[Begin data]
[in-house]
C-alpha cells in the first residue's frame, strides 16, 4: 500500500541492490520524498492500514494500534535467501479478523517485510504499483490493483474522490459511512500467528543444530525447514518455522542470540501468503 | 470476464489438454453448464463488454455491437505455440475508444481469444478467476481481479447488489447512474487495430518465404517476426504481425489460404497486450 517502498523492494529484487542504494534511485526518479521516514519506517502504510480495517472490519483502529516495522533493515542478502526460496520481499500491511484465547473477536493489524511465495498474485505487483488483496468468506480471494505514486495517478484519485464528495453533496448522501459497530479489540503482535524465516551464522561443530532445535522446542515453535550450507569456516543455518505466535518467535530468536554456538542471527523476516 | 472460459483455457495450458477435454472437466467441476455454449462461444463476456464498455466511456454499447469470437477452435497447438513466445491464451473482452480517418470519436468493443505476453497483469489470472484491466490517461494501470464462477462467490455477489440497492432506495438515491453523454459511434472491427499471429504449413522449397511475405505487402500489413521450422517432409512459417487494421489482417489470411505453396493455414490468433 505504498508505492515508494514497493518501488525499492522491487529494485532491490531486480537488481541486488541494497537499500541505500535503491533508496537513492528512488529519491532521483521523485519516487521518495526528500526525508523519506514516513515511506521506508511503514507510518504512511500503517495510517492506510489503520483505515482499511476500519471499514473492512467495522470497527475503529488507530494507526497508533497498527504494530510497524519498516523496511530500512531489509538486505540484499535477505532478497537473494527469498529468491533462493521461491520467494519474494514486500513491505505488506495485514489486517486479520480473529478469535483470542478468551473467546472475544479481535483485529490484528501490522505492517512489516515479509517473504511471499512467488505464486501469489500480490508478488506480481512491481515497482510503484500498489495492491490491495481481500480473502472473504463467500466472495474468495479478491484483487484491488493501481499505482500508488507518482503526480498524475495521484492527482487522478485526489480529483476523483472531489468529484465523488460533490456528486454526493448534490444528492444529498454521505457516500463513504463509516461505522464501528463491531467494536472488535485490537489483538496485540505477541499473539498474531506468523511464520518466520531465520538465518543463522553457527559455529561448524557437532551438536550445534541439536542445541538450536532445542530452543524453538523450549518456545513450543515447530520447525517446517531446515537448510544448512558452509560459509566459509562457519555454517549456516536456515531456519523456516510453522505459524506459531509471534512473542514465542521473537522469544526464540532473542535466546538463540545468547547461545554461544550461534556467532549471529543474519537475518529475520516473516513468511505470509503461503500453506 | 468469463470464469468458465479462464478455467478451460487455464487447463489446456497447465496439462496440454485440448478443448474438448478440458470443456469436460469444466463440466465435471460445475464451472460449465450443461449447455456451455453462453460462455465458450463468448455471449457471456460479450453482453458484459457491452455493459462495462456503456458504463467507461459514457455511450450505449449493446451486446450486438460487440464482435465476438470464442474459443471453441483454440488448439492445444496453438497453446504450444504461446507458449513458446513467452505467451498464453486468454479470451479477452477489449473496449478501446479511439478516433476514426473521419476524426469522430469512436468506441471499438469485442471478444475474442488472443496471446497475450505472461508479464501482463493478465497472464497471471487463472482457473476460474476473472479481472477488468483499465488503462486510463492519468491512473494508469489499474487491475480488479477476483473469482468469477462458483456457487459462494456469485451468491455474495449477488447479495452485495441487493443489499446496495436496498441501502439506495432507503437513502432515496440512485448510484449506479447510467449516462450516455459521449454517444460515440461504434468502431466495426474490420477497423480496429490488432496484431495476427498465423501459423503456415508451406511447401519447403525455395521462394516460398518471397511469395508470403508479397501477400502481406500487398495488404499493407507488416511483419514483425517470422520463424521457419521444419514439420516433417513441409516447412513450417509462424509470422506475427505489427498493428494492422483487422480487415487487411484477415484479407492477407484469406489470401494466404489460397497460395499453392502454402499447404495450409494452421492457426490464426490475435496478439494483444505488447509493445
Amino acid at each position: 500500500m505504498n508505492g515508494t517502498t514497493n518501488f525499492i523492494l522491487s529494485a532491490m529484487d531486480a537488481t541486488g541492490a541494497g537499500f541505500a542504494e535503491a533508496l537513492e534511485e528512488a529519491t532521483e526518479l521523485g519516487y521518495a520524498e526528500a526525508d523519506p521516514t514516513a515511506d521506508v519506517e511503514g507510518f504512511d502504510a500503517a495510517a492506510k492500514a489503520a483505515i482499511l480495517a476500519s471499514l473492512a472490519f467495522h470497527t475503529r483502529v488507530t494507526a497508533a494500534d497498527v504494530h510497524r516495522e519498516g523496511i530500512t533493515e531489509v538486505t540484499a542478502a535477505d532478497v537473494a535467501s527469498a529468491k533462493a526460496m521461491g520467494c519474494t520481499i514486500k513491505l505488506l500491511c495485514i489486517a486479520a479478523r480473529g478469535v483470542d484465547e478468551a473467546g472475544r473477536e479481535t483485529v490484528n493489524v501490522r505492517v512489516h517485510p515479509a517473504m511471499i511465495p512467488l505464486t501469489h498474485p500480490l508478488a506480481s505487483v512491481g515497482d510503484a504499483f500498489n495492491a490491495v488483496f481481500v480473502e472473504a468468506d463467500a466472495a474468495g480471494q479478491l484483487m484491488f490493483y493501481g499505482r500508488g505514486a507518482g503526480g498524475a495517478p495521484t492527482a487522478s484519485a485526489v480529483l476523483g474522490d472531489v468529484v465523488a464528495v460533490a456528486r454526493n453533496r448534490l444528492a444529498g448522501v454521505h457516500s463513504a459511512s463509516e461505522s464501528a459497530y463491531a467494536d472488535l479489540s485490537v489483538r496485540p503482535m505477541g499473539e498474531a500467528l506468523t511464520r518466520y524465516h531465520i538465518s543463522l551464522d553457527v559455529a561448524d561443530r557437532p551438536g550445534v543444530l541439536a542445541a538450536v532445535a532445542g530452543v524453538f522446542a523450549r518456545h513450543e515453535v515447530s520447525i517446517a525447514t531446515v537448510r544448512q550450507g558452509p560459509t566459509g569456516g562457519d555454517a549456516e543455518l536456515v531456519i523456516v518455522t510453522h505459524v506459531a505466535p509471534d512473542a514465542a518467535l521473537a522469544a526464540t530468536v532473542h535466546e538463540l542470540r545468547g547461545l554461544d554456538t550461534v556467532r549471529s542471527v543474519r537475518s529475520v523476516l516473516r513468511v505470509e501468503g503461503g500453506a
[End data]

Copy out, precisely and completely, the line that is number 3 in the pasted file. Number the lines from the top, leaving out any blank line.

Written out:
Amino acid at each position: 500500500m505504498n508505492g515508494t517502498t514497493n518501488f525499492i523492494l522491487s529494485a532491490m529484487d531486480a537488481t541486488g541492490a541494497g537499500f541505500a542504494e535503491a533508496l537513492e534511485e528512488a529519491t532521483e526518479l521523485g519516487y521518495a520524498e526528500a526525508d523519506p521516514t514516513a515511506d521506508v519506517e511503514g507510518f504512511d502504510a500503517a495510517a492506510k492500514a489503520a483505515i482499511l480495517a476500519s471499514l473492512a472490519f467495522h470497527t475503529r483502529v488507530t494507526a497508533a494500534d497498527v504494530h510497524r516495522e519498516g523496511i530500512t533493515e531489509v538486505t540484499a542478502a535477505d532478497v537473494a535467501s527469498a529468491k533462493a526460496m521461491g520467494c519474494t520481499i514486500k513491505l505488506l500491511c495485514i489486517a486479520a479478523r480473529g478469535v483470542d484465547e478468551a473467546g472475544r473477536e479481535t483485529v490484528n493489524v501490522r505492517v512489516h517485510p515479509a517473504m511471499i511465495p512467488l505464486t501469489h498474485p500480490l508478488a506480481s505487483v512491481g515497482d510503484a504499483f500498489n495492491a490491495v488483496f481481500v480473502e472473504a468468506d463467500a466472495a474468495g480471494q479478491l484483487m484491488f490493483y493501481g499505482r500508488g505514486a507518482g503526480g498524475a495517478p495521484t492527482a487522478s484519485a485526489v480529483l476523483g474522490d472531489v468529484v465523488a464528495v460533490a456528486r454526493n453533496r448534490l444528492a444529498g448522501v454521505h457516500s463513504a459511512s463509516e461505522s464501528a459497530y463491531a467494536d472488535l479489540s485490537v489483538r496485540p503482535m505477541g499473539e498474531a500467528l506468523t511464520r518466520y524465516h531465520i538465518s543463522l551464522d553457527v559455529a561448524d561443530r557437532p551438536g550445534v543444530l541439536a542445541a538450536v532445535a532445542g530452543v524453538f522446542a523450549r518456545h513450543e515453535v515447530s520447525i517446517a525447514t531446515v537448510r544448512q550450507g558452509p560459509t566459509g569456516g562457519d555454517a549456516e543455518l536456515v531456519i523456516v518455522t510453522h505459524v506459531a505466535p509471534d512473542a514465542a518467535l521473537a522469544a526464540t530468536v532473542h535466546e538463540l542470540r545468547g547461545l554461544d554456538t550461534v556467532r549471529s542471527v543474519r537475518s529475520v523476516l516473516r513468511v505470509e501468503g503461503g500453506a